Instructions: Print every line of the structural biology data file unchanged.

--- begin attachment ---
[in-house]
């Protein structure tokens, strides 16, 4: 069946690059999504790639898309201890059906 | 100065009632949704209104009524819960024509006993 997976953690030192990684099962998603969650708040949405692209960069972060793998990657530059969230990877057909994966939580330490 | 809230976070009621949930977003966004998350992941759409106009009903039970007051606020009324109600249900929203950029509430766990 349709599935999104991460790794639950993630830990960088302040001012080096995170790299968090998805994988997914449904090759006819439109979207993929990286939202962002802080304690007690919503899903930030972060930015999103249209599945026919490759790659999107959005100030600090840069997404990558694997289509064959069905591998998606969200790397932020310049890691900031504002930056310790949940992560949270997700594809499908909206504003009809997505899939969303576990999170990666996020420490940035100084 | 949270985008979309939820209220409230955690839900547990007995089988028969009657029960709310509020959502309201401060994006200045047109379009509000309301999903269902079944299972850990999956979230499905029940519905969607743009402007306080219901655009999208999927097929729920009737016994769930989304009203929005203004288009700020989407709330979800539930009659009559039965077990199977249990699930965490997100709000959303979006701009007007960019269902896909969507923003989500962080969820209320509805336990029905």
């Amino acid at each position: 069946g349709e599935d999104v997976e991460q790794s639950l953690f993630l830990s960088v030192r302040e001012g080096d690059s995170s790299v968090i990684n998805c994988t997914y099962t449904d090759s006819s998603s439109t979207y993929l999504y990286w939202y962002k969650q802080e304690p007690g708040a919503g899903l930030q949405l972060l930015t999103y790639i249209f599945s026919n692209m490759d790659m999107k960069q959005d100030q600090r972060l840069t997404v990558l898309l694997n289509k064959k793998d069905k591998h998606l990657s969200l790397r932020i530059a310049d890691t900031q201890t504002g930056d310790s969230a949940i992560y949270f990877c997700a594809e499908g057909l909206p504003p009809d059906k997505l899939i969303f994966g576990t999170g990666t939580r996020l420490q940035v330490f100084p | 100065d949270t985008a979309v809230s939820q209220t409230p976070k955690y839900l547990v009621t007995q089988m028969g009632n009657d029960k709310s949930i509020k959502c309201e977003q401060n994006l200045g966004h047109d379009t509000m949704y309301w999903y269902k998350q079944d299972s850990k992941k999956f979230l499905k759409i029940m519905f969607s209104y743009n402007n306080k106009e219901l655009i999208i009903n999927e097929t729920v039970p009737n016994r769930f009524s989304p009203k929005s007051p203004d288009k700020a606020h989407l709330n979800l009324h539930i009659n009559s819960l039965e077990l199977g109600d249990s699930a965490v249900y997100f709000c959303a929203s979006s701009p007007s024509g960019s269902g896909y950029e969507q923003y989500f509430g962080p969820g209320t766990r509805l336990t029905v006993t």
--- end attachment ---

[in-house]
């Protein structure tokens, strides 16, 4: 069946690059999504790639898309201890059906 | 100065009632949704209104009524819960024509006993 997976953690030192990684099962998603969650708040949405692209960069972060793998990657530059969230990877057909994966939580330490 | 809230976070009621949930977003966004998350992941759409106009009903039970007051606020009324109600249900929203950029509430766990 349709599935999104991460790794639950993630830990960088302040001012080096995170790299968090998805994988997914449904090759006819439109979207993929990286939202962002802080304690007690919503899903930030972060930015999103249209599945026919490759790659999107959005100030600090840069997404990558694997289509064959069905591998998606969200790397932020310049890691900031504002930056310790949940992560949270997700594809499908909206504003009809997505899939969303576990999170990666996020420490940035100084 | 949270985008979309939820209220409230955690839900547990007995089988028969009657029960709310509020959502309201401060994006200045047109379009509000309301999903269902079944299972850990999956979230499905029940519905969607743009402007306080219901655009999208999927097929729920009737016994769930989304009203929005203004288009700020989407709330979800539930009659009559039965077990199977249990699930965490997100709000959303979006701009007007960019269902896909969507923003989500962080969820209320509805336990029905």
């Amino acid at each position: 069946g349709e599935d999104v997976e991460q790794s639950l953690f993630l830990s960088v030192r302040e001012g080096d690059s995170s790299v968090i990684n998805c994988t997914y099962t449904d090759s006819s998603s439109t979207y993929l999504y990286w939202y962002k969650q802080e304690p007690g708040a919503g899903l930030q949405l972060l930015t999103y790639i249209f599945s026919n692209m490759d790659m999107k960069q959005d100030q600090r972060l840069t997404v990558l898309l694997n289509k064959k793998d069905k591998h998606l990657s969200l790397r932020i530059a310049d890691t900031q201890t504002g930056d310790s969230a949940i992560y949270f990877c997700a594809e499908g057909l909206p504003p009809d059906k997505l899939i969303f994966g576990t999170g990666t939580r996020l420490q940035v330490f100084p | 100065d949270t985008a979309v809230s939820q209220t409230p976070k955690y839900l547990v009621t007995q089988m028969g009632n009657d029960k709310s949930i509020k959502c309201e977003q401060n994006l200045g966004h047109d379009t509000m949704y309301w999903y269902k998350q079944d299972s850990k992941k999956f979230l499905k759409i029940m519905f969607s209104y743009n402007n306080k106009e219901l655009i999208i009903n999927e097929t729920v039970p009737n016994r769930f009524s989304p009203k929005s007051p203004d288009k700020a606020h989407l709330n979800l009324h539930i009659n009559s819960l039965e077990l199977g109600d249990s699930a965490v249900y997100f709000c959303a929203s979006s701009p007007s024509g960019s269902g896909y950029e969507q923003y989500f509430g962080p969820g209320t766990r509805l336990t029905v006993t």